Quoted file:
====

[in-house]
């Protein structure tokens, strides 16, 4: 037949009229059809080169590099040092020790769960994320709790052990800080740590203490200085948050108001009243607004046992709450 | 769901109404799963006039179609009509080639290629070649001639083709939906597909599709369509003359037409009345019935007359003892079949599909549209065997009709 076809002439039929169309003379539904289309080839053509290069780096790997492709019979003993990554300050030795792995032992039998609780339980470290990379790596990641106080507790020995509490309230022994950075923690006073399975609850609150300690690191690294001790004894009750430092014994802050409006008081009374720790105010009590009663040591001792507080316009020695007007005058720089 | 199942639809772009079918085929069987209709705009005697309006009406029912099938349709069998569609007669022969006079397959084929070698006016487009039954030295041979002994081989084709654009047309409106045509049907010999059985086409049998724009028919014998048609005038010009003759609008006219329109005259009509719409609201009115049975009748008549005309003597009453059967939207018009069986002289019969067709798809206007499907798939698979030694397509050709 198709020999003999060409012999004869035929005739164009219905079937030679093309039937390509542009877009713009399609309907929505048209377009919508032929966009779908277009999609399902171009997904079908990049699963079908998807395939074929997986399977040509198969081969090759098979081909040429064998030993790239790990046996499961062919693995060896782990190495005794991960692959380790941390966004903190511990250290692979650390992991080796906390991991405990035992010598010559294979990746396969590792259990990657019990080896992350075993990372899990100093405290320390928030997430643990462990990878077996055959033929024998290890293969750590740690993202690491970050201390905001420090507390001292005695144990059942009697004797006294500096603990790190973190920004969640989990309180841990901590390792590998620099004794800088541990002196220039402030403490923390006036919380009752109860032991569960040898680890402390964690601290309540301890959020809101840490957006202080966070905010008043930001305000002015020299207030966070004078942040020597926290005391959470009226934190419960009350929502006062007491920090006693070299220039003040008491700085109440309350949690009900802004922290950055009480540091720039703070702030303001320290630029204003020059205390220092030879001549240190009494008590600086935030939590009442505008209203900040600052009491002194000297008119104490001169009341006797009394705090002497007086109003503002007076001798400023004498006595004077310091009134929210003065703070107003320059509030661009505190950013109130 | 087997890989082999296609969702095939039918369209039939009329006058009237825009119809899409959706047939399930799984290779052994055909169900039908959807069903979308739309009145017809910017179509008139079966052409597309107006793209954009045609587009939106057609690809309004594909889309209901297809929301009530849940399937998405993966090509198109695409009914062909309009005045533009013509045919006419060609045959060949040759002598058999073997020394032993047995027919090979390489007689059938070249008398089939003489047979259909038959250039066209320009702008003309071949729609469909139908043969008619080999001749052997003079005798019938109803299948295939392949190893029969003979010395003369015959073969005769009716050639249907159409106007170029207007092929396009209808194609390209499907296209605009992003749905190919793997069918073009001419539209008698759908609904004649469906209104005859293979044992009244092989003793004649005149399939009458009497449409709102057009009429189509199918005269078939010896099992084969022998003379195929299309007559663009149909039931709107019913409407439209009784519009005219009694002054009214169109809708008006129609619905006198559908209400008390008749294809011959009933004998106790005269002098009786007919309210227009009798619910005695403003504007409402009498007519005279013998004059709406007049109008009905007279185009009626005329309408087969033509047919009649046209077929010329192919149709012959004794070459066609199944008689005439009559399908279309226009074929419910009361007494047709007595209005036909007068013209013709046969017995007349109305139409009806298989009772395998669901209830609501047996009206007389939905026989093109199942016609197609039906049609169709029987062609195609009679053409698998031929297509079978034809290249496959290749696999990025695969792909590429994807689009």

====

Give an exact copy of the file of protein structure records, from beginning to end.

[in-house]
């Protein structure tokens, strides 16, 4: 037949009229059809080169590099040092020790769960994320709790052990800080740590203490200085948050108001009243607004046992709450 | 769901109404799963006039179609009509080639290629070649001639083709939906597909599709369509003359037409009345019935007359003892079949599909549209065997009709 076809002439039929169309003379539904289309080839053509290069780096790997492709019979003993990554300050030795792995032992039998609780339980470290990379790596990641106080507790020995509490309230022994950075923690006073399975609850609150300690690191690294001790004894009750430092014994802050409006008081009374720790105010009590009663040591001792507080316009020695007007005058720089 | 199942639809772009079918085929069987209709705009005697309006009406029912099938349709069998569609007669022969006079397959084929070698006016487009039954030295041979002994081989084709654009047309409106045509049907010999059985086409049998724009028919014998048609005038010009003759609008006219329109005259009509719409609201009115049975009748008549005309003597009453059967939207018009069986002289019969067709798809206007499907798939698979030694397509050709 198709020999003999060409012999004869035929005739164009219905079937030679093309039937390509542009877009713009399609309907929505048209377009919508032929966009779908277009999609399902171009997904079908990049699963079908998807395939074929997986399977040509198969081969090759098979081909040429064998030993790239790990046996499961062919693995060896782990190495005794991960692959380790941390966004903190511990250290692979650390992991080796906390991991405990035992010598010559294979990746396969590792259990990657019990080896992350075993990372899990100093405290320390928030997430643990462990990878077996055959033929024998290890293969750590740690993202690491970050201390905001420090507390001292005695144990059942009697004797006294500096603990790190973190920004969640989990309180841990901590390792590998620099004794800088541990002196220039402030403490923390006036919380009752109860032991569960040898680890402390964690601290309540301890959020809101840490957006202080966070905010008043930001305000002015020299207030966070004078942040020597926290005391959470009226934190419960009350929502006062007491920090006693070299220039003040008491700085109440309350949690009900802004922290950055009480540091720039703070702030303001320290630029204003020059205390220092030879001549240190009494008590600086935030939590009442505008209203900040600052009491002194000297008119104490001169009341006797009394705090002497007086109003503002007076001798400023004498006595004077310091009134929210003065703070107003320059509030661009505190950013109130 | 087997890989082999296609969702095939039918369209039939009329006058009237825009119809899409959706047939399930799984290779052994055909169900039908959807069903979308739309009145017809910017179509008139079966052409597309107006793209954009045609587009939106057609690809309004594909889309209901297809929301009530849940399937998405993966090509198109695409009914062909309009005045533009013509045919006419060609045959060949040759002598058999073997020394032993047995027919090979390489007689059938070249008398089939003489047979259909038959250039066209320009702008003309071949729609469909139908043969008619080999001749052997003079005798019938109803299948295939392949190893029969003979010395003369015959073969005769009716050639249907159409106007170029207007092929396009209808194609390209499907296209605009992003749905190919793997069918073009001419539209008698759908609904004649469906209104005859293979044992009244092989003793004649005149399939009458009497449409709102057009009429189509199918005269078939010896099992084969022998003379195929299309007559663009149909039931709107019913409407439209009784519009005219009694002054009214169109809708008006129609619905006198559908209400008390008749294809011959009933004998106790005269002098009786007919309210227009009798619910005695403003504007409402009498007519005279013998004059709406007049109008009905007279185009009626005329309408087969033509047919009649046209077929010329192919149709012959004794070459066609199944008689005439009559399908279309226009074929419910009361007494047709007595209005036909007068013209013709046969017995007349109305139409009806298989009772395998669901209830609501047996009206007389939905026989093109199942016609197609039906049609169709029987062609195609009679053409698998031929297509079978034809290249496959290749696999990025695969792909590429994807689009």